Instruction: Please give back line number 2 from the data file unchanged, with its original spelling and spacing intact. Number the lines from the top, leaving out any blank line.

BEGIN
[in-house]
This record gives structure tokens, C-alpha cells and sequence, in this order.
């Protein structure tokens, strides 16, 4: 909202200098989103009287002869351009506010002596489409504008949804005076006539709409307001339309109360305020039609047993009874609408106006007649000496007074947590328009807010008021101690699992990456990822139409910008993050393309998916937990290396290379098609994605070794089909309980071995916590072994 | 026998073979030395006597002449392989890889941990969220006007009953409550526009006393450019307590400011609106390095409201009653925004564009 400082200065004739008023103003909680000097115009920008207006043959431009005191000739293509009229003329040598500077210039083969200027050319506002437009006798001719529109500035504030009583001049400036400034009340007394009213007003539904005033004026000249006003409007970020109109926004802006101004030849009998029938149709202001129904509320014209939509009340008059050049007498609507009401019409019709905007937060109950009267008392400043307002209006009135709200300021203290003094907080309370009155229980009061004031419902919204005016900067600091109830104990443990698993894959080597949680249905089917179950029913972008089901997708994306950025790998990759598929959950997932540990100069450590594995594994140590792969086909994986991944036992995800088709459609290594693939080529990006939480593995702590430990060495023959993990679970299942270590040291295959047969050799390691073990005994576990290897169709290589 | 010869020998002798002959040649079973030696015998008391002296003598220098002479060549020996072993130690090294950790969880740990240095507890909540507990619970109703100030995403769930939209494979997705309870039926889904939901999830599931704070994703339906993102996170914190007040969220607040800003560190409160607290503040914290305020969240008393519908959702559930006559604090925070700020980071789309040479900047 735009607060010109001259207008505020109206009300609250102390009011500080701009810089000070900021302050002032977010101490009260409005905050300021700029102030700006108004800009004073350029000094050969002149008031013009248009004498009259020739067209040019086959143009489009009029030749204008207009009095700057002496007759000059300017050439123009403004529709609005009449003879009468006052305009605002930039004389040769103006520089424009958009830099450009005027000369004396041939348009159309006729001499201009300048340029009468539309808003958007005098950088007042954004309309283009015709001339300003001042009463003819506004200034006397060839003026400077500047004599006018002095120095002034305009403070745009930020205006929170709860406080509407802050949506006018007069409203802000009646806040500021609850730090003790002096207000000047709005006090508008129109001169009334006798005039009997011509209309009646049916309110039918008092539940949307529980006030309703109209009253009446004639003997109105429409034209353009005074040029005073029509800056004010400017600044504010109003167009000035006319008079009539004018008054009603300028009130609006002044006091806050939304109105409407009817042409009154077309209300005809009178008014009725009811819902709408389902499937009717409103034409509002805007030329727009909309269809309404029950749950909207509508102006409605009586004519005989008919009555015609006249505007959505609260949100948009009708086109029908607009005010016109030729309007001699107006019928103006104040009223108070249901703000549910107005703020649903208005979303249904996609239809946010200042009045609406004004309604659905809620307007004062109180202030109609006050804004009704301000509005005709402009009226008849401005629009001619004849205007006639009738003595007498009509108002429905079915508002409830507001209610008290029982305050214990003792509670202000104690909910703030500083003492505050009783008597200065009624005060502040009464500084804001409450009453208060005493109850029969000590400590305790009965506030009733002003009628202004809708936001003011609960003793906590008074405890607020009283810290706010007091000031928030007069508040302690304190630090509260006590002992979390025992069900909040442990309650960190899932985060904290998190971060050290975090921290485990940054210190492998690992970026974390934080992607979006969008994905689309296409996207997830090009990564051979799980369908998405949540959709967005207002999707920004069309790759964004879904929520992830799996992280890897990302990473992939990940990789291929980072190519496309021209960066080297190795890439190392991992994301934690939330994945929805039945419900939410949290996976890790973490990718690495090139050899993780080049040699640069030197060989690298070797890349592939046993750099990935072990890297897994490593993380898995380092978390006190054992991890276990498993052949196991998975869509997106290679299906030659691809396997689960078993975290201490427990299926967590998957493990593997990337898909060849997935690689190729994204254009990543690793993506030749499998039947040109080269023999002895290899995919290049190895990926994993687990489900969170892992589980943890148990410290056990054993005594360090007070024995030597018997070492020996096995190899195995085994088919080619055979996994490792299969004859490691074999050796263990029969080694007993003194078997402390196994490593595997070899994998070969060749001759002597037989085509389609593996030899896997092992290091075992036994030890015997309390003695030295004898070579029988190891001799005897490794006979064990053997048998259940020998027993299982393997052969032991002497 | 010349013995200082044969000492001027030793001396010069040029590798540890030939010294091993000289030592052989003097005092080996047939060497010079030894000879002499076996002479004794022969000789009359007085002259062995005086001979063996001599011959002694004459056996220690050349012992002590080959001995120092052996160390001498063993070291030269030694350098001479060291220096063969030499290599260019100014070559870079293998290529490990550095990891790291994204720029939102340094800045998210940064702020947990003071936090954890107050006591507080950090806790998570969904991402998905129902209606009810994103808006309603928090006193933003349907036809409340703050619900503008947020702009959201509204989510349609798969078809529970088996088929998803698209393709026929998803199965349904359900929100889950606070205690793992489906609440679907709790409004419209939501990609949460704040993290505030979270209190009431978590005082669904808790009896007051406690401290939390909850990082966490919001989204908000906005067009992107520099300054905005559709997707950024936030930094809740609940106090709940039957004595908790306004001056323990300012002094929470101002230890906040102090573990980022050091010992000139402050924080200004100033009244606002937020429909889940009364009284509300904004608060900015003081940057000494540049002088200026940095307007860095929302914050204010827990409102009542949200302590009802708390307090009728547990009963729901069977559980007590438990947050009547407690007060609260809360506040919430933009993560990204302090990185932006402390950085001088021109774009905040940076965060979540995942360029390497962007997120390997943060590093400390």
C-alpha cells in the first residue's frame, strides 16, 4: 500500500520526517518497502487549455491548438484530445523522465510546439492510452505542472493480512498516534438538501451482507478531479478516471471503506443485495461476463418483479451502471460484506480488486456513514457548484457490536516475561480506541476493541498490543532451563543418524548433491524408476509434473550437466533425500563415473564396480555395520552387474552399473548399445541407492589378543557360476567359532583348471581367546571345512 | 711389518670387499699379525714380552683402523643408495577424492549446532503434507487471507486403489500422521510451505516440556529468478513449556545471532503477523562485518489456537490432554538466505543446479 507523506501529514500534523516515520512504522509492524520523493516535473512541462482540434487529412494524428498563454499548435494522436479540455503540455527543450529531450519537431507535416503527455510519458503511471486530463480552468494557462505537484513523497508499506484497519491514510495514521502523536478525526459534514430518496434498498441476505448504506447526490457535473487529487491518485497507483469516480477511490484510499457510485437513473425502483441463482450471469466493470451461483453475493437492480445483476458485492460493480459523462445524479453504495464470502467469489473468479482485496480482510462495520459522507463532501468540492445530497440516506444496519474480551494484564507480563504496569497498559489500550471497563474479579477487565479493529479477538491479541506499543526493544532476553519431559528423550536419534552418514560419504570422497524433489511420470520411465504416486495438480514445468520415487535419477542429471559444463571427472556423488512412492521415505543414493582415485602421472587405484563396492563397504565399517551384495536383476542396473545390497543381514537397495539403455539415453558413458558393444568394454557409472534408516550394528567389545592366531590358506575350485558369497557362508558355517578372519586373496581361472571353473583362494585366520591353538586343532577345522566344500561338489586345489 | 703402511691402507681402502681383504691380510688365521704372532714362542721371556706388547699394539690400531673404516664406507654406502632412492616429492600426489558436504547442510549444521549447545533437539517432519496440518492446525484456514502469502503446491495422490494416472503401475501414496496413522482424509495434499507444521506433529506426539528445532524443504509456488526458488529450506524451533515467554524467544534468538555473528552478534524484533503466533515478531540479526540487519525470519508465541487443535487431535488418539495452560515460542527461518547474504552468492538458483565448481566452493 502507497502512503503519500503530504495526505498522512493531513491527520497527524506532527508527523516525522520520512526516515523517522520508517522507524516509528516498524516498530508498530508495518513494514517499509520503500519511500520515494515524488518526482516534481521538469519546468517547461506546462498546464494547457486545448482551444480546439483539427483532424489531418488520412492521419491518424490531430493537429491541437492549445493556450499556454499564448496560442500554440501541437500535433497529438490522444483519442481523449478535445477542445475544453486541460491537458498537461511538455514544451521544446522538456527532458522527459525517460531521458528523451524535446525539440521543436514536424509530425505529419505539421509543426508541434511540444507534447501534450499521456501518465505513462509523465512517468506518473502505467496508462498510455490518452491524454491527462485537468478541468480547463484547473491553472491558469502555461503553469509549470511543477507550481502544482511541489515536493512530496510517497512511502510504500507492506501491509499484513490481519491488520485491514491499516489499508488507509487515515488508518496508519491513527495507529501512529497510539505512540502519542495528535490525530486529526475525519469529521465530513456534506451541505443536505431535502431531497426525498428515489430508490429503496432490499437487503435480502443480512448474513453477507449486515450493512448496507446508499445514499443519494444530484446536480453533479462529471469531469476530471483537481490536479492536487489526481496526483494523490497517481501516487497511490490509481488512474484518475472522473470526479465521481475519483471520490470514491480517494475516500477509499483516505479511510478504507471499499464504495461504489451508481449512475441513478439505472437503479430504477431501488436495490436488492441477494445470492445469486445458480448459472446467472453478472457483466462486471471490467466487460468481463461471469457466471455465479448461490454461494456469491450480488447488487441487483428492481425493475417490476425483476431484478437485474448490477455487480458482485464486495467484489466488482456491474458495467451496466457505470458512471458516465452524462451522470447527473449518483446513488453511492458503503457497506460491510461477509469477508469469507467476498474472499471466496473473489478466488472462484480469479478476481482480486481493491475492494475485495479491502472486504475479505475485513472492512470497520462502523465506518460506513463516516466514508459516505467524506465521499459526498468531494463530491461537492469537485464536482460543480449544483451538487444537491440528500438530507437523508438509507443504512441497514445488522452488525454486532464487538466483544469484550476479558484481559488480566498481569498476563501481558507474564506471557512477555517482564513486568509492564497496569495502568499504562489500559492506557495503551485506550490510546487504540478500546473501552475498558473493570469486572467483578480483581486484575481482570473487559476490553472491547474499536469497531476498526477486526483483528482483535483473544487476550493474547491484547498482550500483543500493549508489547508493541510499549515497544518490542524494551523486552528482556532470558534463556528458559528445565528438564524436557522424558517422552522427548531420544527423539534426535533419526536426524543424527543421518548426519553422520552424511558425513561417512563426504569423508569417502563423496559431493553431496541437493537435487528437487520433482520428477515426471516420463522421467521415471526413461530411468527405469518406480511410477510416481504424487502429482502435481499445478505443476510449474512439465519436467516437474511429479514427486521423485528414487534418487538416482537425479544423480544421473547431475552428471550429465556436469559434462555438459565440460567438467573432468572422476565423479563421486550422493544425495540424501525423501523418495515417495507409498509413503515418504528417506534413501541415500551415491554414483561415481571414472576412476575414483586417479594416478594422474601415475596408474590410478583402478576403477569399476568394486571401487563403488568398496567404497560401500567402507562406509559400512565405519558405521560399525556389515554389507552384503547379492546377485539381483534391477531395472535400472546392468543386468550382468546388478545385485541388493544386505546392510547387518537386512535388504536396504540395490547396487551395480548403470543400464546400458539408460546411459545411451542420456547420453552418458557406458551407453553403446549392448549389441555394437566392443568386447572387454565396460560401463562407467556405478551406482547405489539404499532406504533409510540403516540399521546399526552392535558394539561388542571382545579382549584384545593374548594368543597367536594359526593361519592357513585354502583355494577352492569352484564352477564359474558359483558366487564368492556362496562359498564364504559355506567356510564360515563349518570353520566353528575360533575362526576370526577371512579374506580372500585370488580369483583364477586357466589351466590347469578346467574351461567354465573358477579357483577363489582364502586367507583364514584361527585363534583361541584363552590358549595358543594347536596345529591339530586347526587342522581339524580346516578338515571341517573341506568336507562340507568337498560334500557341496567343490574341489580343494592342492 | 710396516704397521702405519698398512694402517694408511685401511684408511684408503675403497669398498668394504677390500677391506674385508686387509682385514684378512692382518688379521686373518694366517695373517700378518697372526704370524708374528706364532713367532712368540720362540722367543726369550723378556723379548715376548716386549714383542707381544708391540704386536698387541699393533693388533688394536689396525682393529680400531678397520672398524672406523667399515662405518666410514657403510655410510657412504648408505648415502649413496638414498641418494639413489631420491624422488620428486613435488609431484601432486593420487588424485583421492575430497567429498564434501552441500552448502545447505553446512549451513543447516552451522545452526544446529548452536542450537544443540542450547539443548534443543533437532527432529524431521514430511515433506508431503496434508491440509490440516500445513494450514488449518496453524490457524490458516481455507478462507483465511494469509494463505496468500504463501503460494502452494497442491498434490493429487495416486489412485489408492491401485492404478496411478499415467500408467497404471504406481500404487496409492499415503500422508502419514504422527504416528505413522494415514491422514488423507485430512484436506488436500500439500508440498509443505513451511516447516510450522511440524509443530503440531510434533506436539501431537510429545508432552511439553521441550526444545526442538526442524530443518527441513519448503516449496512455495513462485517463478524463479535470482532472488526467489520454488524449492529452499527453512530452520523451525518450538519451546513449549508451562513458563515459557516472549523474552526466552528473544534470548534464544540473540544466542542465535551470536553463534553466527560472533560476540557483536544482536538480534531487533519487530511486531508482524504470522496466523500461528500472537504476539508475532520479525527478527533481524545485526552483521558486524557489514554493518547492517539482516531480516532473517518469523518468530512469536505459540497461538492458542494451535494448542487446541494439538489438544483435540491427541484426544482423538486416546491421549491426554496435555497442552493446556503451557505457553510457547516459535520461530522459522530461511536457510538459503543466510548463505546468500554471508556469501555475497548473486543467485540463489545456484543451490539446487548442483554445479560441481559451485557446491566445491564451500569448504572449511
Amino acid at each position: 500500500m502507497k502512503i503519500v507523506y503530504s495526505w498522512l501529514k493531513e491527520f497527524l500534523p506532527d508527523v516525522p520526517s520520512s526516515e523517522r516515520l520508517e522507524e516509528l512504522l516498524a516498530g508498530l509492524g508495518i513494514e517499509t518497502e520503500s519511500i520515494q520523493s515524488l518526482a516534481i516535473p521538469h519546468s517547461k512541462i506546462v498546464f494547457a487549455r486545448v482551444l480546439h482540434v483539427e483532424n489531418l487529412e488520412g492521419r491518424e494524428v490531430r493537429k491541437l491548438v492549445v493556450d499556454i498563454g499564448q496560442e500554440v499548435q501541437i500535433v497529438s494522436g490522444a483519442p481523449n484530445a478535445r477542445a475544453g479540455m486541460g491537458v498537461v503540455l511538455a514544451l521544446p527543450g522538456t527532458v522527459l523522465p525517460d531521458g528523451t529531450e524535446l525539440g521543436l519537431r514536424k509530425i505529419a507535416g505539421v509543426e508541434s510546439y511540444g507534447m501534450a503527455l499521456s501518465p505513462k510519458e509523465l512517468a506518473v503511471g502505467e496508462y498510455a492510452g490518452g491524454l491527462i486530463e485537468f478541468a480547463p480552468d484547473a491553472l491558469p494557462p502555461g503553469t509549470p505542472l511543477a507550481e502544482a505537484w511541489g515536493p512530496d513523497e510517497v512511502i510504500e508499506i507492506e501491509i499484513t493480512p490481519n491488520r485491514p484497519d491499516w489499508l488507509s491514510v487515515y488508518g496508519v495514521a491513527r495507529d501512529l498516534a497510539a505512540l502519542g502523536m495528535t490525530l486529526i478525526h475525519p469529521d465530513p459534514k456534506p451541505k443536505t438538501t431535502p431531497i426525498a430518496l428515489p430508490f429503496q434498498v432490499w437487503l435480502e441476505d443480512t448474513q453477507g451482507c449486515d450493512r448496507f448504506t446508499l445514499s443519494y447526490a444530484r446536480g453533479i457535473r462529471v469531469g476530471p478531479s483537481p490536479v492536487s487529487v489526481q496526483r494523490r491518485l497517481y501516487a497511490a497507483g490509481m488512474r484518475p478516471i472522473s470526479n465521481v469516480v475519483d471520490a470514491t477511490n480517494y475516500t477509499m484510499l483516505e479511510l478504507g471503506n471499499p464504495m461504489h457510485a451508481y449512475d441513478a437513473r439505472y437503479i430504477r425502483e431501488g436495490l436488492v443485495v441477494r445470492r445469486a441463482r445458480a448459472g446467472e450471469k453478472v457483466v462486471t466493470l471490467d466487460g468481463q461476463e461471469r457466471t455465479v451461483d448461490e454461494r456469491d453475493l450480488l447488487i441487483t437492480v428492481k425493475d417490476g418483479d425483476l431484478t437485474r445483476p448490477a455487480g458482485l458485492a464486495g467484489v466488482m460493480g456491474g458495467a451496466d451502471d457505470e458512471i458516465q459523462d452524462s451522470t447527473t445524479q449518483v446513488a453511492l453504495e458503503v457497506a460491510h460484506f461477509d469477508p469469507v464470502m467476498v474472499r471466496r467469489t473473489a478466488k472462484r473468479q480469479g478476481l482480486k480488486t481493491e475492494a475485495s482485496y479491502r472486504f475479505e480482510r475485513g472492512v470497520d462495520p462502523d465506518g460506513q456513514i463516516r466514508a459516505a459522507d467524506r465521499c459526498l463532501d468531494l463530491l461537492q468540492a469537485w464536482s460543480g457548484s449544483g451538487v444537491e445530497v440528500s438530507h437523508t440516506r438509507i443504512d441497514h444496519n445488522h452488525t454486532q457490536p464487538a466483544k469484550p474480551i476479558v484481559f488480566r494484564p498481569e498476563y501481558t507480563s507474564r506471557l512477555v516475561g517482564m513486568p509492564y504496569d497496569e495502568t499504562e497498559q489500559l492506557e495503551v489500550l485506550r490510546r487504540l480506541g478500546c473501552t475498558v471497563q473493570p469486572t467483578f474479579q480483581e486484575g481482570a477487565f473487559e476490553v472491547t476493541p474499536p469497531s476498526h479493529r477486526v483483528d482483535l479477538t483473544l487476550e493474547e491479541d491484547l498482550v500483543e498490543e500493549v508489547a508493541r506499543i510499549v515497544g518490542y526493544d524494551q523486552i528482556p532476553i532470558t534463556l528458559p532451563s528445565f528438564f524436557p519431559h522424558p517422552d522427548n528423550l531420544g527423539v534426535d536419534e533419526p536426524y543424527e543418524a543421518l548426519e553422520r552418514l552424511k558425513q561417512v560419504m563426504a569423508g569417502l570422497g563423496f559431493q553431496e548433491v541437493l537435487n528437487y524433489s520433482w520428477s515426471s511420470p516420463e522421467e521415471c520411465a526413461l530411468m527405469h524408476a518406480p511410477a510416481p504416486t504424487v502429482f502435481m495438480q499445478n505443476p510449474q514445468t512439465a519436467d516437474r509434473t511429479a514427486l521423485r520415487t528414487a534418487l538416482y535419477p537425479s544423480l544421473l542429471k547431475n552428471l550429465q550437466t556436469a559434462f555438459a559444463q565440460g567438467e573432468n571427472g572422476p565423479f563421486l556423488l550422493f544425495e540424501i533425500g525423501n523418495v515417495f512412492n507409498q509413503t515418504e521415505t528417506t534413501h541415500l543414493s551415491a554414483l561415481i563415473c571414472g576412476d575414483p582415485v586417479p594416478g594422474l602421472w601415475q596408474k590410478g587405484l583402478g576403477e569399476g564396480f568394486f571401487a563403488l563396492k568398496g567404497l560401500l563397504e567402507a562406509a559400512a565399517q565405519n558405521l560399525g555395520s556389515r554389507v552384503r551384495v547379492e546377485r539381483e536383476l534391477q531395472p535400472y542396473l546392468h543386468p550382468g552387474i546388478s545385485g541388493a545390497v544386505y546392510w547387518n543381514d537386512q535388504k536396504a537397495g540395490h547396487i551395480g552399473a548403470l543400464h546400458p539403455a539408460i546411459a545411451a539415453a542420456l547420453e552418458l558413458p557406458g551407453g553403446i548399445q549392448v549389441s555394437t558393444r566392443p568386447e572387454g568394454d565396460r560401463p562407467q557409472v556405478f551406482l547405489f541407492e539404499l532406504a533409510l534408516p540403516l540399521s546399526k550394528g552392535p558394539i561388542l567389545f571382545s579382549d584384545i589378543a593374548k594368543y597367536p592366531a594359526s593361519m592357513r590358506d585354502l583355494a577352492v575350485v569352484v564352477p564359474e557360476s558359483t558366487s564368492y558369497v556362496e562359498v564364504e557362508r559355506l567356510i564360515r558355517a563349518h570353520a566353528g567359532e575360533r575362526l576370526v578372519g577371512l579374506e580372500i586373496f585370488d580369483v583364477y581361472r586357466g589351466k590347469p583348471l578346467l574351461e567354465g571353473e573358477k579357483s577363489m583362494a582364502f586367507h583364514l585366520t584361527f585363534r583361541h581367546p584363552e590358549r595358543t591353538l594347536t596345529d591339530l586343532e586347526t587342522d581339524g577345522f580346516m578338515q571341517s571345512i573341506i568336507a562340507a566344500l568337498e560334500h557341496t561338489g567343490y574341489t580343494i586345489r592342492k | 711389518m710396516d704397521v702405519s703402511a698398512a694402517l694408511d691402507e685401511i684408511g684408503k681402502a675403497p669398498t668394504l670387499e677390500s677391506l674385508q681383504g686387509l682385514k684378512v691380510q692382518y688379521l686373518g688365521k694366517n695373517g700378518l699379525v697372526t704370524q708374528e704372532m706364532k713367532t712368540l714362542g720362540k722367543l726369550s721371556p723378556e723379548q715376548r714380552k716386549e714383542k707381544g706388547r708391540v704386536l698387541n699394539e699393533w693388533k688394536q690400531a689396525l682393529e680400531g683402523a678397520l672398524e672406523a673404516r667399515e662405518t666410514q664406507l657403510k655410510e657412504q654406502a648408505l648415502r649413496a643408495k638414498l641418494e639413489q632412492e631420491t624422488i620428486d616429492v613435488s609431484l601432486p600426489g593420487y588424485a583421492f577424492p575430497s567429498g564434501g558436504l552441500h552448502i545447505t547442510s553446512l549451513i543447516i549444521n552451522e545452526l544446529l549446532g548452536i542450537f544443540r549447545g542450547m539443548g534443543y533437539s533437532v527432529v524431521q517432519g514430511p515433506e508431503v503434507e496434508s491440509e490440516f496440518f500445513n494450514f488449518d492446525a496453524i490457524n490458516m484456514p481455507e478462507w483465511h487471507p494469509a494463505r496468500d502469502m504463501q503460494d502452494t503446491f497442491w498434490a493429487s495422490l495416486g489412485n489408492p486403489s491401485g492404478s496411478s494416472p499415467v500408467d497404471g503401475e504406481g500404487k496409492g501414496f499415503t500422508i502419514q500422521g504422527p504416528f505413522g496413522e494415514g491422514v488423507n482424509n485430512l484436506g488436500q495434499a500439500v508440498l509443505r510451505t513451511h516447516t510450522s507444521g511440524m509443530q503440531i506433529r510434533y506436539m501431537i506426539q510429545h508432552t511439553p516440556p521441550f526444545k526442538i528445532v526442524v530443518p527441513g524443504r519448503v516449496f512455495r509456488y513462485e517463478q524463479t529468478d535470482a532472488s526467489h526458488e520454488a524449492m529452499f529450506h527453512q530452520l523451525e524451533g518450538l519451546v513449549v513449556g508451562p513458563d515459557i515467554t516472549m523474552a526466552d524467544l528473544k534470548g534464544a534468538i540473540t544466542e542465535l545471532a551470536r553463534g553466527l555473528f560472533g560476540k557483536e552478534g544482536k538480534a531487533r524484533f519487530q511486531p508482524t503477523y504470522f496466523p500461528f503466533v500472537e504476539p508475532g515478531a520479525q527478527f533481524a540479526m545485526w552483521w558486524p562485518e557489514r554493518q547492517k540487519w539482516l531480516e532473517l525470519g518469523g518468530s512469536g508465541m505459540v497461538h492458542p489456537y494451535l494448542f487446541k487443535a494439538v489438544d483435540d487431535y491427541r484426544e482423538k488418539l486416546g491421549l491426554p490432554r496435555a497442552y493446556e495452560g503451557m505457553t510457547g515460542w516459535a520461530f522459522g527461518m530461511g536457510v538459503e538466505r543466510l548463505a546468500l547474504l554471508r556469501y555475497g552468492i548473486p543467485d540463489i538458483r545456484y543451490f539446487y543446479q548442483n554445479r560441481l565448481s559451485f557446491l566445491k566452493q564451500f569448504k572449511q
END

This record gives structure tokens, C-alpha cells and sequence, in this order.